On May 1, 2014, kidney patient and health professional advocates gathered in Washington, DC, for Kidney Community Advocacy Day. Since 2010, ASN has organized an annual congressional advocacy day to raise awareness about kidney disease and promote issues important to the kidney community.
Building on the momentum from the first-ever Summit of U.S. Kidney Organizations at the society’s annual scientific meeting in 2013, more than 100 advocates from 14 organizations met with 133 congressional offices, including 19 members of Congress—triple the number of participants and double the number of meetings from ASN’s congressional advocacy day in 2013.
All the advocates were divided into state teams and met with members of their congressional delegation to promote increased funding for kidney research and the Comprehensive Immunosuppressive Drug Coverage Act of 2013.
Kidney research funding
More than 20 million Americans have kidney disease, which can have a significant effect on patients’ health and quality of life. When patients’ kidneys stop working, they need a kidney transplant or dialysis.
Dialysis continues to be associated with high morbidity, mortality, and costs. Since the federal government pays for most of dialysis care, it has a significant incentive to fund research to prevent kidney disease progression and improve the health of patients on dialysis.
Yet kidney disease remains underfunded relative to other diseases; total federal investments in kidney research equal less than 1 percent of the federal cost for providing kidney disease care. Kidney Community Advocacy Day participants asked for an additional $150 million per year for 10 years above current funding levels to help address this disparity. More research will lead to better ways to diagnose, prevent, and treat kidney diseases of all kinds, improving the health of millions of Americans as well as reducing total federal expenses.
Comprehensive Immunosuppressive Drug Coverage Act of 2013
All patients with kidney failure receive Medicare coverage. For most patients with kidney failure, transplants are the optimal therapy. Medicare pays for kidney transplants, but only provides 36 months of immunosuppressive drug coverage for patients who do not qualify for Medicare because of age.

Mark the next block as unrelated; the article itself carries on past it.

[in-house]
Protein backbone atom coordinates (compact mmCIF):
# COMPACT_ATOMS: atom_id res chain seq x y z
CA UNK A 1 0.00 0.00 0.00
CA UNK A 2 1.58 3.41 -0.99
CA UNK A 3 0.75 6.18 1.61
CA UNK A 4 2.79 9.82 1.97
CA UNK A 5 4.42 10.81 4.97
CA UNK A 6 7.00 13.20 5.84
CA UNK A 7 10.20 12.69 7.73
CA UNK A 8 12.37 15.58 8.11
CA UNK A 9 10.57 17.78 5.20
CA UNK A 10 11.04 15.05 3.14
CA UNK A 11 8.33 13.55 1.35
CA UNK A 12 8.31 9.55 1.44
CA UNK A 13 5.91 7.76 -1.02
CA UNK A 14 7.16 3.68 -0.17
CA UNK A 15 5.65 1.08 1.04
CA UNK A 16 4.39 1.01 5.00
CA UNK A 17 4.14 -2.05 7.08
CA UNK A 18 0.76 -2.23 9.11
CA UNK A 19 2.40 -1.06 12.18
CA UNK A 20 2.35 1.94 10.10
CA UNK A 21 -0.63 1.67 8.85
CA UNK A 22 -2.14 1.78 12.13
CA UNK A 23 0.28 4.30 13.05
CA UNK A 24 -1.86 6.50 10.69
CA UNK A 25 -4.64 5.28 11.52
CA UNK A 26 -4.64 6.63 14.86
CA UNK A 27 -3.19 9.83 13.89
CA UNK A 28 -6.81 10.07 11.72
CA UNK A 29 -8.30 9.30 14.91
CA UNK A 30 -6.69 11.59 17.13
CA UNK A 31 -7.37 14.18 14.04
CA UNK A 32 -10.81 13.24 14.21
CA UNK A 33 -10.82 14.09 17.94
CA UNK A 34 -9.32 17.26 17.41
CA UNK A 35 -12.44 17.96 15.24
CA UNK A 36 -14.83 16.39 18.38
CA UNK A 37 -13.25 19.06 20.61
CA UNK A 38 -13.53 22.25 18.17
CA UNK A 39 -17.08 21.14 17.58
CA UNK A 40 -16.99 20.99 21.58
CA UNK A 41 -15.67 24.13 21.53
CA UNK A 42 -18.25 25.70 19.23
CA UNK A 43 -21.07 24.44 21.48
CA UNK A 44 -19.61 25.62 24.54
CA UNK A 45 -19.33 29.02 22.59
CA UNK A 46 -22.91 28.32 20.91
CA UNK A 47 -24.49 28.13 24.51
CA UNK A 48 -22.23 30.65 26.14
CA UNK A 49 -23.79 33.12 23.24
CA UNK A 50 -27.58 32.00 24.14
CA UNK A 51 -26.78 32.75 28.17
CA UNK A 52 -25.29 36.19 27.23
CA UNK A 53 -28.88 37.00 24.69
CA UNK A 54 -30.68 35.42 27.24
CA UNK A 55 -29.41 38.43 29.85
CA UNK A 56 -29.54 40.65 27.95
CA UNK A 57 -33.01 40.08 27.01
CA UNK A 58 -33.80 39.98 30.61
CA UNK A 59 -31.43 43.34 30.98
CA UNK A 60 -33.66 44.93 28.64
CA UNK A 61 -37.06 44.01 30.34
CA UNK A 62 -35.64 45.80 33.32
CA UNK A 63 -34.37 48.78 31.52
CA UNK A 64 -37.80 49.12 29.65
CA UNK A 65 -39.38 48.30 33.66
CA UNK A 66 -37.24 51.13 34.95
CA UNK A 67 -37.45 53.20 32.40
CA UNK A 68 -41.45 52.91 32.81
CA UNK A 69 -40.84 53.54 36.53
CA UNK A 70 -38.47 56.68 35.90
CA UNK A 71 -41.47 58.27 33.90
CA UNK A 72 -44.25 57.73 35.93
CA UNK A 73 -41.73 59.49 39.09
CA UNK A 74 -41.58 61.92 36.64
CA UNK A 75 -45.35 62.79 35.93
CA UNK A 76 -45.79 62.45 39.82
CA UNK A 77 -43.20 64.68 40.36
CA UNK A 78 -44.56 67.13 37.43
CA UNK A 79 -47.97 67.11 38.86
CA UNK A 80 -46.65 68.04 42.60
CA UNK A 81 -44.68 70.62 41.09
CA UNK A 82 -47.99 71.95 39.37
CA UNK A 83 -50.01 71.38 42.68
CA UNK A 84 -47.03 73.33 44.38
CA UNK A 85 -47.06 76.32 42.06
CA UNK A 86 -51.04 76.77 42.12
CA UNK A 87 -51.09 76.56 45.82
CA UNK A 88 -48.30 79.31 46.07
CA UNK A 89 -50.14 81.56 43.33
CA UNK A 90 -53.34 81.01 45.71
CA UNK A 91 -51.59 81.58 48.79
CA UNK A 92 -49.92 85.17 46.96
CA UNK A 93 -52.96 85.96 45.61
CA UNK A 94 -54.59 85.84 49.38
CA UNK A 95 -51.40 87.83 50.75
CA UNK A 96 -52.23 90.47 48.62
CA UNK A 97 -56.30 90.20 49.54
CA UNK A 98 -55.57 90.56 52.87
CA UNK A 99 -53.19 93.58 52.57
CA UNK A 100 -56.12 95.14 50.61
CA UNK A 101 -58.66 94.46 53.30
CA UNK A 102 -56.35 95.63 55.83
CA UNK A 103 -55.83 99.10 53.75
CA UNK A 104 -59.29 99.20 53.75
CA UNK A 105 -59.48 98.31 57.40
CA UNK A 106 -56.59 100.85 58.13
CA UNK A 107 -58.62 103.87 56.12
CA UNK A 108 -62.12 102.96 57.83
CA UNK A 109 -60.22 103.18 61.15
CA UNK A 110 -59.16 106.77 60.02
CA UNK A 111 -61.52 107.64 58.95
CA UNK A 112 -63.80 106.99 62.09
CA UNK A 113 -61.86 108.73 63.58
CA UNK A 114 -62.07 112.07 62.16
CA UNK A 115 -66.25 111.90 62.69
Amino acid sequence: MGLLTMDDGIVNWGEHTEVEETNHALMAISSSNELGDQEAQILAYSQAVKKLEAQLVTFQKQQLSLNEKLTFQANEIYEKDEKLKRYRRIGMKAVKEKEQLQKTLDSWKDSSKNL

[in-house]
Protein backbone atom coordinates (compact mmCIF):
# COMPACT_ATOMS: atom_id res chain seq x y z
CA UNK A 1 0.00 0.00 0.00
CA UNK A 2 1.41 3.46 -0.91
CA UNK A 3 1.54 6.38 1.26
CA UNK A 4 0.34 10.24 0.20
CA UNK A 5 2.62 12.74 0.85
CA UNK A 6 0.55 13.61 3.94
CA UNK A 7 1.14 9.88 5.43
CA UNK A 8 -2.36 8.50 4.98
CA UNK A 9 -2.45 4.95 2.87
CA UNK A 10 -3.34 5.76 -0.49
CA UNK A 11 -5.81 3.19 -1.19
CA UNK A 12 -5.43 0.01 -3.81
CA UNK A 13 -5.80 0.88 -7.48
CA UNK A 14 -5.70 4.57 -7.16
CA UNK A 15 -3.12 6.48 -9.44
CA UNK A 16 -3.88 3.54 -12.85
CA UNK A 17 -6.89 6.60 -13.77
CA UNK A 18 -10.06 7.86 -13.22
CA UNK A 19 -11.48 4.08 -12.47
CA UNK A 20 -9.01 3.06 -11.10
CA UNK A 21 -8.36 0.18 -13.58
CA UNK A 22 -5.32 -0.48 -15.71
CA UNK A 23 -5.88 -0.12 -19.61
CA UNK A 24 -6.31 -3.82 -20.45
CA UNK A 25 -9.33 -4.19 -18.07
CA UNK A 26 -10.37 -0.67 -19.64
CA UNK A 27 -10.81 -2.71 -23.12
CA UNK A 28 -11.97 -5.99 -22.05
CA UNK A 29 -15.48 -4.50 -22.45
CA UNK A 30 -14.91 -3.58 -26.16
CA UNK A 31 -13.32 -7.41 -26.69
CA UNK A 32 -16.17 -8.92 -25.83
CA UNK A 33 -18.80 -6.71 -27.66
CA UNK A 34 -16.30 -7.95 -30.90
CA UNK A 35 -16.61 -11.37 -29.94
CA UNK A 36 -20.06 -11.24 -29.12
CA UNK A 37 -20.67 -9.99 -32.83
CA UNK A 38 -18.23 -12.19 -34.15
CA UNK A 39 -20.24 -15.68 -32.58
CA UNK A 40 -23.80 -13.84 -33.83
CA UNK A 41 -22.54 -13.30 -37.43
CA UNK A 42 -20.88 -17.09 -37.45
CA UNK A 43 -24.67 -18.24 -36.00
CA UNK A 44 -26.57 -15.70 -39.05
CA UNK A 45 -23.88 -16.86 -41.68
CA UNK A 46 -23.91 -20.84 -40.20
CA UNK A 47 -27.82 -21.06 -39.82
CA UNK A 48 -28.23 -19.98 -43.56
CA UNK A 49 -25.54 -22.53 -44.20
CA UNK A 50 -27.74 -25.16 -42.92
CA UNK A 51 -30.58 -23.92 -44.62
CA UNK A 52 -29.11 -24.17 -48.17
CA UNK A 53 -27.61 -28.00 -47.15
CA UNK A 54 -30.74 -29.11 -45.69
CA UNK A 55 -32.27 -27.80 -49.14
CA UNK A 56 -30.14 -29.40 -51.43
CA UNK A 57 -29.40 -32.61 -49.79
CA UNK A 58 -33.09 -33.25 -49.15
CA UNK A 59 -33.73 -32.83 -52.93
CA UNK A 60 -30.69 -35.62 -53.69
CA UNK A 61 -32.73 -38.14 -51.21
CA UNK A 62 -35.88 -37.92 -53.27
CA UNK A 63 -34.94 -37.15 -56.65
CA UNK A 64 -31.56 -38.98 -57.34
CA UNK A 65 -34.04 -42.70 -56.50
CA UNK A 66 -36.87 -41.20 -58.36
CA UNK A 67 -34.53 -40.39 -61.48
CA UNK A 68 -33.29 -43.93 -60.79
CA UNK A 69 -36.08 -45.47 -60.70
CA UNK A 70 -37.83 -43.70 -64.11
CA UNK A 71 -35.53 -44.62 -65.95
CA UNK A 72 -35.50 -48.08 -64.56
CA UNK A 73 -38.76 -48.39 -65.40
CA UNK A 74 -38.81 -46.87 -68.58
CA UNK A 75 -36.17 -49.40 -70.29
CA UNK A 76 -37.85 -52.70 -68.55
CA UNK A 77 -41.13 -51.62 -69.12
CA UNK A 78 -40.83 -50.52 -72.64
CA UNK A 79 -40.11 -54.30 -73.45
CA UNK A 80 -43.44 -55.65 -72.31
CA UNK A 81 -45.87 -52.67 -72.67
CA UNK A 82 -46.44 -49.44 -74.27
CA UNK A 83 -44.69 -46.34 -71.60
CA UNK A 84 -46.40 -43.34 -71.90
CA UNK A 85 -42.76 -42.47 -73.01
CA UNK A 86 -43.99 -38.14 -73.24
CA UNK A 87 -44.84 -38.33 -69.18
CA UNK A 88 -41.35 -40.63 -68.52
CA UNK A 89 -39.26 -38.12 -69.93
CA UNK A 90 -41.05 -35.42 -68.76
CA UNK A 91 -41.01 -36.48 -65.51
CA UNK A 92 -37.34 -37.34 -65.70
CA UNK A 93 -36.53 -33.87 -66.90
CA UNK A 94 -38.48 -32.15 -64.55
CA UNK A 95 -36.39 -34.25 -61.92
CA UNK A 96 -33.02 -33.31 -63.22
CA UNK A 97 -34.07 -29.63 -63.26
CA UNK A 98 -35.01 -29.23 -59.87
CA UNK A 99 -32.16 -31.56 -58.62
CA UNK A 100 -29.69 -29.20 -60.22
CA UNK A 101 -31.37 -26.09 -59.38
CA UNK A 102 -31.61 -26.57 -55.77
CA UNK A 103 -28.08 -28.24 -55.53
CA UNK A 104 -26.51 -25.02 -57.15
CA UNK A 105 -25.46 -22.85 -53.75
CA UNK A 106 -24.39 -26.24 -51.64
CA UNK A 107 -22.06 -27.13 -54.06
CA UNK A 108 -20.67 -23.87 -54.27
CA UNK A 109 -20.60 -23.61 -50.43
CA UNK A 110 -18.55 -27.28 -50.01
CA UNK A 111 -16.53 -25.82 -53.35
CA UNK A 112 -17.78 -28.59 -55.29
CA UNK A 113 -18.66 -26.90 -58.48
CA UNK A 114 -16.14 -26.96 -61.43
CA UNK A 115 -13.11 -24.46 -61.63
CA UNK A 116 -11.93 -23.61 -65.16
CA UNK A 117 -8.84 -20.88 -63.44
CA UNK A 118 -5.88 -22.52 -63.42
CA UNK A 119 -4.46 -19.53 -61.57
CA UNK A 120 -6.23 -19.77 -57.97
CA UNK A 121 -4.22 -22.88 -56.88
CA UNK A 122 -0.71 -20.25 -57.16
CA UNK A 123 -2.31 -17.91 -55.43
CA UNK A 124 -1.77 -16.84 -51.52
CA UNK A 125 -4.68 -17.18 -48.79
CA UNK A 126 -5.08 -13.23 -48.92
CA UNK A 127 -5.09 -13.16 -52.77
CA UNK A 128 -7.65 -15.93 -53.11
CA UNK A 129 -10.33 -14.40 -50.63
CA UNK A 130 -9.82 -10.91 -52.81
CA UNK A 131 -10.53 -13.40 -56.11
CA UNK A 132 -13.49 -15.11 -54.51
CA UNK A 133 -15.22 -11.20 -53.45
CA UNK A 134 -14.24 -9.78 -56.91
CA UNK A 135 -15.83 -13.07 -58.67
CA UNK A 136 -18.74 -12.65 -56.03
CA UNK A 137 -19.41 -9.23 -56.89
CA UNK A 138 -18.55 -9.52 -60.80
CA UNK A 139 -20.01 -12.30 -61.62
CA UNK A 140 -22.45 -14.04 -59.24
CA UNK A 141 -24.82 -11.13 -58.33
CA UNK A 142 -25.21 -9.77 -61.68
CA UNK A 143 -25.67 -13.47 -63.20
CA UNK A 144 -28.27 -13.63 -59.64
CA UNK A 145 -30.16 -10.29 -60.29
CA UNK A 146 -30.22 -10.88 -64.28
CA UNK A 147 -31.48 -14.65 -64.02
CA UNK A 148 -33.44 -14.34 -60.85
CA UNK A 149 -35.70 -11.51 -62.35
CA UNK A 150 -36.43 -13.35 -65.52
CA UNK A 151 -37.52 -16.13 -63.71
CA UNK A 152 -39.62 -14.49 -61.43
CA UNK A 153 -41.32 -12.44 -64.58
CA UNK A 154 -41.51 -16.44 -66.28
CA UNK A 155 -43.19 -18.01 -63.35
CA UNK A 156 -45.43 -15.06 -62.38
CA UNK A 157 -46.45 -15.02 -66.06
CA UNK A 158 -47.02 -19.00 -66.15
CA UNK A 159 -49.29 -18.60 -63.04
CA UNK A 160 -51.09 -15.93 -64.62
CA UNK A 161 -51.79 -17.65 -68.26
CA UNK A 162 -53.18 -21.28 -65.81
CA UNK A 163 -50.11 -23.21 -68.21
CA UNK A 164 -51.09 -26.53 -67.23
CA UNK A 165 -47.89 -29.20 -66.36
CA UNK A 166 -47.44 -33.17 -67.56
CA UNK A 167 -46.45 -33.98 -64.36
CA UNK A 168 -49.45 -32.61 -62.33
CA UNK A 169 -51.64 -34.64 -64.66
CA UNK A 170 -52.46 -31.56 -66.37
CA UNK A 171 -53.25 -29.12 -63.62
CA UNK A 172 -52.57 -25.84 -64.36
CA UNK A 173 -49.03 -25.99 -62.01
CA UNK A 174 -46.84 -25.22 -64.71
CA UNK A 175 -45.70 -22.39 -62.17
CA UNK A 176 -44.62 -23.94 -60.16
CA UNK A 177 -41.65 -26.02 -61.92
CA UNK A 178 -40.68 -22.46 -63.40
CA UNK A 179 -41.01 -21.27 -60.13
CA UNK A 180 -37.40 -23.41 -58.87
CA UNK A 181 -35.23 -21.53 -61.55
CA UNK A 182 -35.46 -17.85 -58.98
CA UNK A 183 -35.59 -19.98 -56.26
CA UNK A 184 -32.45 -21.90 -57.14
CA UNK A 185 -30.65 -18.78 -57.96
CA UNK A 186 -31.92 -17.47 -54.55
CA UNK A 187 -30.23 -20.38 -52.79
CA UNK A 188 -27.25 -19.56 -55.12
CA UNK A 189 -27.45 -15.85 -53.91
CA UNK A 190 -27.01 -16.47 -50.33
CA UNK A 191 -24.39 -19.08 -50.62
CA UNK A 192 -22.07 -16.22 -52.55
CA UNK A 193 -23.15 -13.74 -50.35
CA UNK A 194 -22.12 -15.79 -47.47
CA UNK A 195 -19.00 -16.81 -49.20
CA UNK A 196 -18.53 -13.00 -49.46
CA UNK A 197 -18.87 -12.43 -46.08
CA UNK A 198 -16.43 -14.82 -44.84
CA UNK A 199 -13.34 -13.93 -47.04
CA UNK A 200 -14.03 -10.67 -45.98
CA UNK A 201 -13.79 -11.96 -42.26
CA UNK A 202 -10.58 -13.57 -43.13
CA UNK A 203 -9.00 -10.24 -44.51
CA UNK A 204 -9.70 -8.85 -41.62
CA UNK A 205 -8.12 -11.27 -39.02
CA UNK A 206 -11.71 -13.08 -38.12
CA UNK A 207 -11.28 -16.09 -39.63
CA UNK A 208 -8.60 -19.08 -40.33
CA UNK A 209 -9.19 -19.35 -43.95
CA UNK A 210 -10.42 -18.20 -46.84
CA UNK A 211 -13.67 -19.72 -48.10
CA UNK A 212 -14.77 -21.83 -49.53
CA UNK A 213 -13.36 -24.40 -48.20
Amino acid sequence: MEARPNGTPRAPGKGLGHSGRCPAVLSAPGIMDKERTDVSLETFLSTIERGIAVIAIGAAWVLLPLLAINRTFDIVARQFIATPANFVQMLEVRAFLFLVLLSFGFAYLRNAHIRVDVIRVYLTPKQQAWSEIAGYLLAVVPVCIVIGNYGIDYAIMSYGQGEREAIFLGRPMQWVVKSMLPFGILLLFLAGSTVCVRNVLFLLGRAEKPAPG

After 36 months, patients must find a way to pay for the expensive immunosuppressive drugs, and many patients have difficulty affording these medications. Because immunosuppressive medications are necessary to preserve the function of transplanted kidneys, some patients lose their transplanted kidney when they encounter difficulties in affording these medications and are forced to reduce or discontinue the prescribed treatment driven by economic necessity.
This is a tragedy for patients, their loved ones, and kidney donors who have provided a precious gift. In addition, patients return to dialysis when their transplants fail at an annual cost to Medicare of $90,000 compared to the less than $5000 annual cost to Medicare for the immunosuppressive drugs.
The Comprehensive Immunosuppressive Drug Coverage Act of 2013 would extend Medicare coverage for immunosuppressive drugs over a recipient’s lifetime—protecting Medicare’s investment in the transplant and ensuring that no patients will lose their kidney. As of press time, 16 senators and 116 representatives have signed onto the bill as co-sponsors.
Innovations in Kidney Research Congressional Briefing
In conjunction with Kidney Community Advocacy Day, ASN co-sponsored a standing-room only congressional briefing: “New Hope for Patients: Discussion of the latest cutting-edge breakthroughs in artificial kidney research.” Congressional Kidney Caucus Co-chairs Rep. Tom Marino (R-PA) and Rep. Jim McDermott (D-WA) served as honorary sponsors and spoke about their strong support for the kidney community and additional research funding to develop cures.
The following advocates, experts, and scientists also spoke at the briefing: William Fissell, Jonathan Himmelfarb, Shuvo Roy, Murray Sheldon, Robert Star, and Melanie Stewart.
“Currently kidney disease is the 8th leading cause of death in the U.S., affecting over 20 million Americans, and costing the federal government over $79 billion annually, including $34 billion for treatment of end stage renal disease. But it doesn’t have to be this way,” Dr. Himmelfarb said. “There are innovators, inventors, and scientists working now on transformative technologies that have the potential to make a fundamental difference for people living with kidney disease. Investing in research that spawns and supports innovation is the hope for the future.”
Summing up the day, ASN President Sharon Moe, MD, FASN, said: “It was a successful day by all accounts. More groups participated than ever before, more congressional offices were visited, and our new advocacy message was well received. I have been visiting offices for the past five years. It is clear that the kidney community is being heard and the voice of the American Society of Nephrology is well-respected.”
ASN is grateful to all who participated in Kidney Community Advocacy Day and will continue its efforts to engage Congress on these important legislative issues affecting patients with kidney disease.